Eleven years after Brown & Duguid (2000) released their Social Life of Information, we find that even in humanities, a field that typically conjures an image of a lone scholar toiling in dusty archives, the process of research is very much a social endeavor. Last week, in collaboration with the Research Information Network, we released Reinventing Research? Information Practices in the Humanities, a study of 54 humanities scholars across disciplines such as history, English, and philosophy in 25 institutions in 5 countries. Through interviews, focus group discussions, and web history logs, we examined their use of information, dissemination practices, and collaborative activities.
The scholars we interviewed described the tradition of collaboration within their respective disciplines. Unlike the sciences, in which research frequently involves large teams and multi-authored articles, collaboration in the humanities is more nuanced. One of our case studies, The Digital Republic of Letters, traces correspondences during the Enlightenment. These correspondences include letters from Descartes, Van Gogh, and Grotius, among others. The centuries-old collaboration methods examined by this group underlie current practice. Then, letters sent back and forth reported, unpacked, tested, and developed theories. Sound familiar? The description could easily be applied to e-mail, seminars, conference presentations, or hallway discussions. Research then and now begins with the sharing of ideas.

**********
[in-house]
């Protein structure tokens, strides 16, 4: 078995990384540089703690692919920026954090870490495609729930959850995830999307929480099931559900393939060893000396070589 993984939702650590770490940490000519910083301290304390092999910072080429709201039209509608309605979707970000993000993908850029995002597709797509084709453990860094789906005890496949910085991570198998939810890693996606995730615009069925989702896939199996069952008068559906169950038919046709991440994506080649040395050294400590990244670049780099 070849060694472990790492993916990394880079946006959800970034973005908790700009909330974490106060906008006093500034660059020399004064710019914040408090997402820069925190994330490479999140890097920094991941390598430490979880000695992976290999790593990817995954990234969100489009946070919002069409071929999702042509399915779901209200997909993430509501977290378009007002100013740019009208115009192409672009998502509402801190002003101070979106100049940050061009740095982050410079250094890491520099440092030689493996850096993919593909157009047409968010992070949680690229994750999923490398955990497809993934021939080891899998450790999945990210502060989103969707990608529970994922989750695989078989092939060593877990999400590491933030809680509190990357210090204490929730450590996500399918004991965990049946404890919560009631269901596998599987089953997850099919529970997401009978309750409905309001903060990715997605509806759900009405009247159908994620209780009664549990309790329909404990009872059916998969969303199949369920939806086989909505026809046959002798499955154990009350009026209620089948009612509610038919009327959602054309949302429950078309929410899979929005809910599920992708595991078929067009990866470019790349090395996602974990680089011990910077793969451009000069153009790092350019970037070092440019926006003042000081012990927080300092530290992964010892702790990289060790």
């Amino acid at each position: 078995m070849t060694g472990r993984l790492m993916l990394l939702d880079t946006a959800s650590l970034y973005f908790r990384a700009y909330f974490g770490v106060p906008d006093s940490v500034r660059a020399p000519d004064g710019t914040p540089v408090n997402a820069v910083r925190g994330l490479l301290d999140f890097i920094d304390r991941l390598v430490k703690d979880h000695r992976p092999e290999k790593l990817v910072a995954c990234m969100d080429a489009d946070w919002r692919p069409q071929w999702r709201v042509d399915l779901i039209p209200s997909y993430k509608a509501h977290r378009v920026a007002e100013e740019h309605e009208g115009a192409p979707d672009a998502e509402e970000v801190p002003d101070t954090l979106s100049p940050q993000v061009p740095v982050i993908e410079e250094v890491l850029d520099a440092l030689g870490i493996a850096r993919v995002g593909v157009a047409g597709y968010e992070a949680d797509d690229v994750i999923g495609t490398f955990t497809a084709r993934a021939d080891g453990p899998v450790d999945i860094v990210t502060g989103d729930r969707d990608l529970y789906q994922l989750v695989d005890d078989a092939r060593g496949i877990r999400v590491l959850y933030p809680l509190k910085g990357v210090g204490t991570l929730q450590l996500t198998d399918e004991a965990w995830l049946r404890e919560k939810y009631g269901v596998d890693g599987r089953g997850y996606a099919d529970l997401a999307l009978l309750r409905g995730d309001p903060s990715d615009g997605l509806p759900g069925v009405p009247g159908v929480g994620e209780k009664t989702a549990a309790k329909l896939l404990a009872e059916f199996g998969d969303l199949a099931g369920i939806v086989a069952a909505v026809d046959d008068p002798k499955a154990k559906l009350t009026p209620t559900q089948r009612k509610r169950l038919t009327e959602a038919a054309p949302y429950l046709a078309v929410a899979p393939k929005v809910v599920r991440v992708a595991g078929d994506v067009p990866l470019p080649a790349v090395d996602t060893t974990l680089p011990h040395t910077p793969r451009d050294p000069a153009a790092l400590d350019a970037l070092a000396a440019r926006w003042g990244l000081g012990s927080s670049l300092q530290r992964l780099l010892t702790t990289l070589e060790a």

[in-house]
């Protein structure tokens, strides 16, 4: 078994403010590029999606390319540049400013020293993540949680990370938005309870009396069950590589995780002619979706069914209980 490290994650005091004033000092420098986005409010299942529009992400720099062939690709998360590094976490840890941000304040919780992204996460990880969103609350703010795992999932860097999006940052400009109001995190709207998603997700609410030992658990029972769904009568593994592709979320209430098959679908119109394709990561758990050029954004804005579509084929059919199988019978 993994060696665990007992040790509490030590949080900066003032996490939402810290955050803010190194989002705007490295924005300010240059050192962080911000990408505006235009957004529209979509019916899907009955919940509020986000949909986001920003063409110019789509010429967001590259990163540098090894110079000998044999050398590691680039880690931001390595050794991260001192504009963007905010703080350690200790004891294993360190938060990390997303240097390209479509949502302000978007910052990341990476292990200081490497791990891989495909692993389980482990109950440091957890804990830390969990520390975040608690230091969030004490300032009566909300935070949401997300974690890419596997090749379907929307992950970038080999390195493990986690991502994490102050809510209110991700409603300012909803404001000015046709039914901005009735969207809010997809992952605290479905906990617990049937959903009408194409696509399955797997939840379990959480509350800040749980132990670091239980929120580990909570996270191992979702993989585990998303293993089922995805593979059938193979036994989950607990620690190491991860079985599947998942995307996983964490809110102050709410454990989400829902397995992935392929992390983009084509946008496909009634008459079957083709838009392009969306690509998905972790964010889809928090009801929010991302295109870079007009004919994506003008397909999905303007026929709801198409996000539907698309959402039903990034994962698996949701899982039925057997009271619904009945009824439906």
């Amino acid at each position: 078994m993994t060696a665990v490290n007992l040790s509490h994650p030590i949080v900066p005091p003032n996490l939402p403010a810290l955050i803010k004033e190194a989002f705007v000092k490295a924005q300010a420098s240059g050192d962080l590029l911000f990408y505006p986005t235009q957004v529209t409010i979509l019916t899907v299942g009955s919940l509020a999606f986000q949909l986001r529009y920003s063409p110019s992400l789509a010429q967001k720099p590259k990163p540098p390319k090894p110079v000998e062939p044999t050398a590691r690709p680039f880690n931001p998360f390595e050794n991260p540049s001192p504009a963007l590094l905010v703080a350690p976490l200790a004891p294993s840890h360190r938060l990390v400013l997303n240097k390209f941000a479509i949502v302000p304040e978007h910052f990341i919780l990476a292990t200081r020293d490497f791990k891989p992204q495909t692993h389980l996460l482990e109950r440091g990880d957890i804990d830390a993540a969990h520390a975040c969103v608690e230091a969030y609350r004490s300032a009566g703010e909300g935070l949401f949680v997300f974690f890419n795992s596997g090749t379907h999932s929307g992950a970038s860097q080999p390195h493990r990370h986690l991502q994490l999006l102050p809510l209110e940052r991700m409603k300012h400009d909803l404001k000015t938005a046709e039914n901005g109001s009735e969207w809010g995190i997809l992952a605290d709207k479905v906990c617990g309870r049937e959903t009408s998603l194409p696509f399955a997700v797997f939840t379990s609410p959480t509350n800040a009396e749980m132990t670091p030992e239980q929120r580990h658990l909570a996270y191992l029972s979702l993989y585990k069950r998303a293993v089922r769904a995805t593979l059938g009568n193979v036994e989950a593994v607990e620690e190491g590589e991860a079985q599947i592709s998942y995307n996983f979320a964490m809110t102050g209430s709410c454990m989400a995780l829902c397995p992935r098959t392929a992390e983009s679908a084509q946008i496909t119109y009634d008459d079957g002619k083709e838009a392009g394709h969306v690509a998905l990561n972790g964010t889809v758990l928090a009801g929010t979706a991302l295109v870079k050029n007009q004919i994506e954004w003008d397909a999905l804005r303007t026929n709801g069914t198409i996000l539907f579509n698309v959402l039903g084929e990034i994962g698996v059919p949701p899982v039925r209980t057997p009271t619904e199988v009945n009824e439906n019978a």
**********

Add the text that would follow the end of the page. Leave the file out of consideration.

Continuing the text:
While not overtly collaborative in the scientific practice of the term, humanities scholars engage in research that “is done in conversation.” In addition to the above examples, scholars engage this conversation through their work in archives, when they prepare materials to be digitally accessed, when they report on rare materials, making previously obscure knowledge available to a larger public. They support each other in their work by talking through ideas and texts, presenting preliminary ideas that later become papers or monographs. Primarily, their research practices are source-intensive, but the sense-making process is very much accomplished in community.